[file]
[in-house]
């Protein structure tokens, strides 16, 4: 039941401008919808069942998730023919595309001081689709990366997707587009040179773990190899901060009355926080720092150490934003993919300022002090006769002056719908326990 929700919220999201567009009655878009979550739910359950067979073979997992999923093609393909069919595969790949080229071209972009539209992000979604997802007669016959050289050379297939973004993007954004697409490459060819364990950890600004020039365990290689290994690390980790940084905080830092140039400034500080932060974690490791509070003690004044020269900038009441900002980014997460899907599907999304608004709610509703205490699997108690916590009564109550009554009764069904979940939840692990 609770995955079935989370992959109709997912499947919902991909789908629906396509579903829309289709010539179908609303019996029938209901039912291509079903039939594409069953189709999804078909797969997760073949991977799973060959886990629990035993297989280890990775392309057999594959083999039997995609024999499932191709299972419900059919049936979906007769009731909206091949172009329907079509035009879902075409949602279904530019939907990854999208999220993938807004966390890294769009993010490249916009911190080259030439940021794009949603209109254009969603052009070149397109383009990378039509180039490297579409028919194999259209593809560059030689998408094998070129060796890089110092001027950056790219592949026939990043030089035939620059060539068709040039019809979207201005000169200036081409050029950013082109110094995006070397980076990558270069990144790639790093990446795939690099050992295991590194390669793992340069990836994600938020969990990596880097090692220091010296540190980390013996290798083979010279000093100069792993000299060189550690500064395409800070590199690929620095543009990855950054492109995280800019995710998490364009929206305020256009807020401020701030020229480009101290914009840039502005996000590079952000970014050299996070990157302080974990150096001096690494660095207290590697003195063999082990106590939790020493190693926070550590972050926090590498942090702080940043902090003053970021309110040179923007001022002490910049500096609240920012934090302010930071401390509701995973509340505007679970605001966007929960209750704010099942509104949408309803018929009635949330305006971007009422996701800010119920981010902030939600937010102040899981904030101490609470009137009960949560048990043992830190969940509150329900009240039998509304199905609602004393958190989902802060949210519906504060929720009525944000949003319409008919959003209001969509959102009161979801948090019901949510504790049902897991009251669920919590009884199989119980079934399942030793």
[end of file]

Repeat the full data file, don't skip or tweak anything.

[in-house]
């Protein structure tokens, strides 16, 4: 039941401008919808069942998730023919595309001081689709990366997707587009040179773990190899901060009355926080720092150490934003993919300022002090006769002056719908326990 929700919220999201567009009655878009979550739910359950067979073979997992999923093609393909069919595969790949080229071209972009539209992000979604997802007669016959050289050379297939973004993007954004697409490459060819364990950890600004020039365990290689290994690390980790940084905080830092140039400034500080932060974690490791509070003690004044020269900038009441900002980014997460899907599907999304608004709610509703205490699997108690916590009564109550009554009764069904979940939840692990 609770995955079935989370992959109709997912499947919902991909789908629906396509579903829309289709010539179908609303019996029938209901039912291509079903039939594409069953189709999804078909797969997760073949991977799973060959886990629990035993297989280890990775392309057999594959083999039997995609024999499932191709299972419900059919049936979906007769009731909206091949172009329907079509035009879902075409949602279904530019939907990854999208999220993938807004966390890294769009993010490249916009911190080259030439940021794009949603209109254009969603052009070149397109383009990378039509180039490297579409028919194999259209593809560059030689998408094998070129060796890089110092001027950056790219592949026939990043030089035939620059060539068709040039019809979207201005000169200036081409050029950013082109110094995006070397980076990558270069990144790639790093990446795939690099050992295991590194390669793992340069990836994600938020969990990596880097090692220091010296540190980390013996290798083979010279000093100069792993000299060189550690500064395409800070590199690929620095543009990855950054492109995280800019995710998490364009929206305020256009807020401020701030020229480009101290914009840039502005996000590079952000970014050299996070990157302080974990150096001096690494660095207290590697003195063999082990106590939790020493190693926070550590972050926090590498942090702080940043902090003053970021309110040179923007001022002490910049500096609240920012934090302010930071401390509701995973509340505007679970605001966007929960209750704010099942509104949408309803018929009635949330305006971007009422996701800010119920981010902030939600937010102040899981904030101490609470009137009960949560048990043992830190969940509150329900009240039998509304199905609602004393958190989902802060949210519906504060929720009525944000949003319409008919959003209001969509959102009161979801948090019901949510504790049902897991009251669920919590009884199989119980079934399942030793």